SyncSender block on full buffer


So I have an app built around quite a few SyncSender and Receiver

I have a issue when shutting down my app. Each thread looks at the same flag for when they should shut down and
I get some Receiver’s closing while the other threads are still sending.

I can use try_send but that function has two failure cases instead of one (one for disconnection, one for a full buffer)
I would like one for only disconnection.

Is the and elegant way to send and block unless there is only a disconnection ?

I guess some kind of recursion like

match sender1.as_ref() {
    Some(lock) => {
        if let Err(e) = lock.try_send(val.clone()) {
            match e {
                std::sync::mpsc::TrySendError::Full(v) => {
                       // call try_send again and do another match ?

                 std::sync::mpsc::TrySendError::Disconnected(v) => break,

     None    => {},

However, that is a little messy with the multiple matches.



This is a problem I want to solve with a new channel crate, which will provide a blocking send(_) method.

But for now, I’d just suggest using the following solution:

let mut val = ...;
let res = loop {
    let res = lock.try_send(val);
    if let Err(std::sync::mpsc::TrySendError::Full(v)) = res {
        val = v;
    } else {
        break res;


Thanks useful to know about yield_now and the break parameter.


Doesn’t SyncSender::send already block when the buffer is full? You get an error only if the receiver is dropped.


Yes which is great. However, it seems to also just block until a receiver is available. I want it to return immediately in that case.


By “receiver is available” do you mean until the buffer has room? In your case, during shutdown, it sounds like the receivers are dropped - I’d imagine that should cause an error on the sender side?


I mean dropped.

Or that is what seems to happen.
the first receiver gets dropped and the my console print statements end just before the send and execution does not seem to continue in that thread.
Although obviously I may be fooling myself, it’s a fairly complicated program.

If I replace send with try_send the program shuts down correctly.


Unless I’m misunderstanding the docs for send (or it has a bug), it seems that send should return with an error once the receiver side is dropped.


I will try to make a simplified test case later to see if I a reproduced the problem. It seems logical that it should behave that way.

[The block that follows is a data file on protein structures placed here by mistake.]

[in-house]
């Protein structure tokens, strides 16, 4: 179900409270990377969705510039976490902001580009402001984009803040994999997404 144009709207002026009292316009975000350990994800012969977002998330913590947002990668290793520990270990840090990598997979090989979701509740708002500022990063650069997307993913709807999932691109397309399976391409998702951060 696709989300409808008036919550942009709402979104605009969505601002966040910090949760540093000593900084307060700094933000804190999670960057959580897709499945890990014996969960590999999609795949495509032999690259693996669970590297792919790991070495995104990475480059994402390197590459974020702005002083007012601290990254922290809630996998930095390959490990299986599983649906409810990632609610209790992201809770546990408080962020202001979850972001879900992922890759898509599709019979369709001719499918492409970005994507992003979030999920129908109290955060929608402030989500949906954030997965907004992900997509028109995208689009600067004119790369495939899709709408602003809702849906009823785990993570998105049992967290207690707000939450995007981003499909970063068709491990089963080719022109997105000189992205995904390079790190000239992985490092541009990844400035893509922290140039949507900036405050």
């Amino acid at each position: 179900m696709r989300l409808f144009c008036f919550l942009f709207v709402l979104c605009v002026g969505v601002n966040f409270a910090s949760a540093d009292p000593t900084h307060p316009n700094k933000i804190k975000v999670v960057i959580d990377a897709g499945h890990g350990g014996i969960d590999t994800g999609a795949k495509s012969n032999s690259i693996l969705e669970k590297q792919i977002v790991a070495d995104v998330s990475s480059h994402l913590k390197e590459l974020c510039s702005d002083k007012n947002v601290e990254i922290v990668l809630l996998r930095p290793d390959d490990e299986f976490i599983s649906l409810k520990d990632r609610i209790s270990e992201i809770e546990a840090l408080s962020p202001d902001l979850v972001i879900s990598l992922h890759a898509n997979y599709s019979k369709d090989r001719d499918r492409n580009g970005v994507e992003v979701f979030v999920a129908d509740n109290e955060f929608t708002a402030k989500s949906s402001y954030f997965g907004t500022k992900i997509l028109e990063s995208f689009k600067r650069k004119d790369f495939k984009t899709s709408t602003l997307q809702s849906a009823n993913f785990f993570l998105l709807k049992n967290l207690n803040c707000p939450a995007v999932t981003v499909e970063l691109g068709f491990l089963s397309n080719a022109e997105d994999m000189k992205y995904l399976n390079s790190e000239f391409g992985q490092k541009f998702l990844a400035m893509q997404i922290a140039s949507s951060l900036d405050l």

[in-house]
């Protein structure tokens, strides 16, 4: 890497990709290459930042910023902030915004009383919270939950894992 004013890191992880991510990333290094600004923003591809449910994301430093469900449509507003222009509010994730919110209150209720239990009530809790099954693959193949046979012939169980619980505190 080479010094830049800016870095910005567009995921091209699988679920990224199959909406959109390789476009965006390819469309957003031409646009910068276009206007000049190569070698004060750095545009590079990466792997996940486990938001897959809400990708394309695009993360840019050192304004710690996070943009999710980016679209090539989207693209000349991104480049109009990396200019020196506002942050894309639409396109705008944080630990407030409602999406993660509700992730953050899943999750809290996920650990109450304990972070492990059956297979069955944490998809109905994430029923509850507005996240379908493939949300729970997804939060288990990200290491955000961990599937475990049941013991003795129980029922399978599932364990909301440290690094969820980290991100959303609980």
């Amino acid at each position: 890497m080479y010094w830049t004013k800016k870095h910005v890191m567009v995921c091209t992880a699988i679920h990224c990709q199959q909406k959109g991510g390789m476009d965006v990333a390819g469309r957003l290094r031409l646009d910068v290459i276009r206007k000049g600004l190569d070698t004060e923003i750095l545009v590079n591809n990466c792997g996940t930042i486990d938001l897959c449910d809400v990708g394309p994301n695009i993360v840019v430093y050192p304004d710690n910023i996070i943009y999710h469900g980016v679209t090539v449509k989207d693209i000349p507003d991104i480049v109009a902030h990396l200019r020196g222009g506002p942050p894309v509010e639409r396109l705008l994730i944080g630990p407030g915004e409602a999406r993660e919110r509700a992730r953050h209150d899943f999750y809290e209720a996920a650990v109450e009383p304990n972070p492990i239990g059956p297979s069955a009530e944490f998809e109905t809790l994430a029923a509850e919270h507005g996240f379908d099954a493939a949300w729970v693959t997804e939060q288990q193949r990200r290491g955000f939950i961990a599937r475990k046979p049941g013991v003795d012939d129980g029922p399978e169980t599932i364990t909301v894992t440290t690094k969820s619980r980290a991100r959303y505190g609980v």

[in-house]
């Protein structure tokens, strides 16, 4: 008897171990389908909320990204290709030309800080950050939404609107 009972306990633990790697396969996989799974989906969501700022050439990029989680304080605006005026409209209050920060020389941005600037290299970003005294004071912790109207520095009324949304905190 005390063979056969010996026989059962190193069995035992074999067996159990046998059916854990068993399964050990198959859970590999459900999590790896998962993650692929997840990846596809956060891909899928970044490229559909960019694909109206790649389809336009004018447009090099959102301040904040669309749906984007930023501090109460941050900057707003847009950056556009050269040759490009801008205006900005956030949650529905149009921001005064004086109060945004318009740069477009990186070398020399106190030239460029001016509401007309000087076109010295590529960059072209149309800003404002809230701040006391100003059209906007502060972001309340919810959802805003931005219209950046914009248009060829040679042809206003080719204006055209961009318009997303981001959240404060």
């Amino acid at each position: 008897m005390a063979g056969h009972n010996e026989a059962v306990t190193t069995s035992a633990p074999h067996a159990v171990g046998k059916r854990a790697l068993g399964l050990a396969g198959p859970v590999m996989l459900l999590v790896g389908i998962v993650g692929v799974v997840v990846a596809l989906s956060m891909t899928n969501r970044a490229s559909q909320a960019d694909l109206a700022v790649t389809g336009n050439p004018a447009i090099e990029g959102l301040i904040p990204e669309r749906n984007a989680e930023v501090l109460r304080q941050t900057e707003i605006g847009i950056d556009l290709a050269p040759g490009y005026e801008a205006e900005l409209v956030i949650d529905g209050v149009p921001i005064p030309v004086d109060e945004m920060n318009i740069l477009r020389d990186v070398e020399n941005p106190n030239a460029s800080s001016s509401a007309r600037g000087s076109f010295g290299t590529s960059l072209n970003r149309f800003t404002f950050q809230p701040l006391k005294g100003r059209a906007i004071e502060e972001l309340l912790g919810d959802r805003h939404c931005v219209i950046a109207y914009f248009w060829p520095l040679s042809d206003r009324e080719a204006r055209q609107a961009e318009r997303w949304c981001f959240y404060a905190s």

Here’s a really rudimentary example:

use std::sync::mpsc::sync_channel;
use std::thread;

fn main() {

    let (tx, rx) = sync_channel(10);

    thread::spawn(move || {
        for x in 0 .. 20 {
            match tx.send(x) {
                Ok(()) => println!("sent {}", x),
                Err(e) => println!("error: {}", e)
        println!("tx thread exiting");

    for _ in 0 .. 5 {
        let r = rx.recv().unwrap();
        println!("received {}", r);
    println!("Dropping receiver");

Here’s a likely execution that you’ll see (likely only because I’m hacking this with sleeps, and not any coordination):

sent 0
sent 1
sent 2
sent 3
sent 4
sent 5
sent 6
sent 7
sent 8
sent 9
received 0
sent 10
sent 11
received 1
received 2
received 3
received 4
Dropping receiver
error: sending on a closed channel
error: sending on a closed channel
error: sending on a closed channel
error: sending on a closed channel
error: sending on a closed channel
error: sending on a closed channel
error: sending on a closed channel
error: sending on a closed channel
tx thread exiting

So the sender fills up the buffer, and blocks. The receiver drains 5 items, which allows the sender to make some progress on sending a few more items. Then we drop the receiver. A blocked send pops out, and all subsequent send attempts error immediately.

So, it would seem that it’s behaving as expected unless I did something stupid/non-representative in this example.


You are faster than I :slight_smile:

I have done my own test and I think you are right . Thanks.

Could it be that the send is waiting because of a full buffer and then the receiver gets dropped so the buffer never gets reduced for send to complete ?


send is supposed to return with an error if a receiver is dropped, irrespective of whether there’s room in the buffer or not. In other words, buffering should not prevent a sender from observing the disconnect. You can modify my example code above by dropping the receiver without it consuming any elements - the sender should still pop out of send with an error.

Is it possible you’re not handling the error part of send appropriately?


I have changed the error checking around send to the same as yours. My thread just stops at send :frowning:


Hmm. And you’re sure the receiver is actually dropped? It’s important that its drop executes.


I have a link to a playground example

Sorry its a bit convoluted but it reflects my main program more.
My receiver thread exits out early after getting a changing value (You can edit this value to see the send fail at different times)
The thread then goes away.

My other send thread then hangs a short time later.


The problem is the receiver isn’t actually dropped because you have it wrapped in an Arc and you “leave” one behind on the main thread, which won’t drop until main() exits. So, try the following:

sender = Some(Arc::new(Mutex::new(s)));
receiver = Some(Arc::new(Mutex::new(r)));
receiver2 = receiver.clone();
drop(receiver); <-- ADD THIS LINE


That makes complete sense having it spelled out :slight_smile: Thank you